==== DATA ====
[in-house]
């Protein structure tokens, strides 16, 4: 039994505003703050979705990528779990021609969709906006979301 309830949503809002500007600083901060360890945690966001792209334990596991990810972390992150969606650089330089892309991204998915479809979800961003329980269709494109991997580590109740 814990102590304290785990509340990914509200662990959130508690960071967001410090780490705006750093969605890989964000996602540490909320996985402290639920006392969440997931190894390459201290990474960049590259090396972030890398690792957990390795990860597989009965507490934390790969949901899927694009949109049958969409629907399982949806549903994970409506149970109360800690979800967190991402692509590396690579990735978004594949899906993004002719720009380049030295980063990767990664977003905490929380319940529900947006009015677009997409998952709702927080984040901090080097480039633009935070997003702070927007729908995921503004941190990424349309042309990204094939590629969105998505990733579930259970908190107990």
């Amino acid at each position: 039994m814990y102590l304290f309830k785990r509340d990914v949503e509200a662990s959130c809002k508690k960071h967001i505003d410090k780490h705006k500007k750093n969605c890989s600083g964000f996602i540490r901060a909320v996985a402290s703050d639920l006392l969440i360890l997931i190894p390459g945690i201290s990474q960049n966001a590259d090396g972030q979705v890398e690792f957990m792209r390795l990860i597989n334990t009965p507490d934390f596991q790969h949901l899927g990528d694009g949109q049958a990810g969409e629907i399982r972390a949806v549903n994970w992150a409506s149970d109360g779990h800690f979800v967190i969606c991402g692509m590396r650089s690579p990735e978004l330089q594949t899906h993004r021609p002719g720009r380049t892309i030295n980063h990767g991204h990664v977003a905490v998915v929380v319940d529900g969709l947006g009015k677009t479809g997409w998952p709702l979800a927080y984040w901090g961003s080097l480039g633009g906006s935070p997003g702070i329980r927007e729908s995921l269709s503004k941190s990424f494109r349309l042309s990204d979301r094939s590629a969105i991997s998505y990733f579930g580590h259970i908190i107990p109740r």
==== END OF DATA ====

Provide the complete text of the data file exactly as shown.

[in-house]
């Protein structure tokens, strides 16, 4: 039994505003703050979705990528779990021609969709906006979301 309830949503809002500007600083901060360890945690966001792209334990596991990810972390992150969606650089330089892309991204998915479809979800961003329980269709494109991997580590109740 814990102590304290785990509340990914509200662990959130508690960071967001410090780490705006750093969605890989964000996602540490909320996985402290639920006392969440997931190894390459201290990474960049590259090396972030890398690792957990390795990860597989009965507490934390790969949901899927694009949109049958969409629907399982949806549903994970409506149970109360800690979800967190991402692509590396690579990735978004594949899906993004002719720009380049030295980063990767990664977003905490929380319940529900947006009015677009997409998952709702927080984040901090080097480039633009935070997003702070927007729908995921503004941190990424349309042309990204094939590629969105998505990733579930259970908190107990």
């Amino acid at each position: 039994m814990y102590l304290f309830k785990r509340d990914v949503e509200a662990s959130c809002k508690k960071h967001i505003d410090k780490h705006k500007k750093n969605c890989s600083g964000f996602i540490r901060a909320v996985a402290s703050d639920l006392l969440i360890l997931i190894p390459g945690i201290s990474q960049n966001a590259d090396g972030q979705v890398e690792f957990m792209r390795l990860i597989n334990t009965p507490d934390f596991q790969h949901l899927g990528d694009g949109q049958a990810g969409e629907i399982r972390a949806v549903n994970w992150a409506s149970d109360g779990h800690f979800v967190i969606c991402g692509m590396r650089s690579p990735e978004l330089q594949t899906h993004r021609p002719g720009r380049t892309i030295n980063h990767g991204h990664v977003a905490v998915v929380v319940d529900g969709l947006g009015k677009t479809g997409w998952p709702l979800a927080y984040w901090g961003s080097l480039g633009g906006s935070p997003g702070i329980r927007e729908s995921l269709s503004k941190s990424f494109r349309l042309s990204d979301r094939s590629a969105i991997s998505y990733f579930g580590h259970i908190i107990p109740r």